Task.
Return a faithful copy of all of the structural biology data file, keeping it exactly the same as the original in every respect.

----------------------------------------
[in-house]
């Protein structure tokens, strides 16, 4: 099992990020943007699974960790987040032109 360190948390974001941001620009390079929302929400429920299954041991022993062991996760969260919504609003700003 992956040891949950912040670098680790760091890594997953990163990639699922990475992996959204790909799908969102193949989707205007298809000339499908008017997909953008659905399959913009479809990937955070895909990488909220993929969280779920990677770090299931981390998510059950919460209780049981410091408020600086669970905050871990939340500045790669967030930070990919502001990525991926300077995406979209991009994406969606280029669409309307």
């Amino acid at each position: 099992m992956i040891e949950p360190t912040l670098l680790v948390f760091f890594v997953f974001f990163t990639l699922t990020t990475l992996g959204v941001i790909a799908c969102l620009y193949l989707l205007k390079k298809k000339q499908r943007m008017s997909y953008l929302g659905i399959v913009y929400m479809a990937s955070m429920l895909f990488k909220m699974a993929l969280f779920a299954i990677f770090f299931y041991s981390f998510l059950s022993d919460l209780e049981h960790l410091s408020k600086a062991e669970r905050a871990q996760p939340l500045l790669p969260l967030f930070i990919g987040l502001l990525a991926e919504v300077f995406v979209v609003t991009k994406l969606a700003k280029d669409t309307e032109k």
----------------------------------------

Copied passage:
[in-house]
């Protein structure tokens, strides 16, 4: 099992990020943007699974960790987040032109 360190948390974001941001620009390079929302929400429920299954041991022993062991996760969260919504609003700003 992956040891949950912040670098680790760091890594997953990163990639699922990475992996959204790909799908969102193949989707205007298809000339499908008017997909953008659905399959913009479809990937955070895909990488909220993929969280779920990677770090299931981390998510059950919460209780049981410091408020600086669970905050871990939340500045790669967030930070990919502001990525991926300077995406979209991009994406969606280029669409309307």
């Amino acid at each position: 099992m992956i040891e949950p360190t912040l670098l680790v948390f760091f890594v997953f974001f990163t990639l699922t990020t990475l992996g959204v941001i790909a799908c969102l620009y193949l989707l205007k390079k298809k000339q499908r943007m008017s997909y953008l929302g659905i399959v913009y929400m479809a990937s955070m429920l895909f990488k909220m699974a993929l969280f779920a299954i990677f770090f299931y041991s981390f998510l059950s022993d919460l209780e049981h960790l410091s408020k600086a062991e669970r905050a871990q996760p939340l500045l790669p969260l967030f930070i990919g987040l502001l990525a991926e919504v300077f995406v979209v609003t991009k994406l969606a700003k280029d669409t309307e032109k």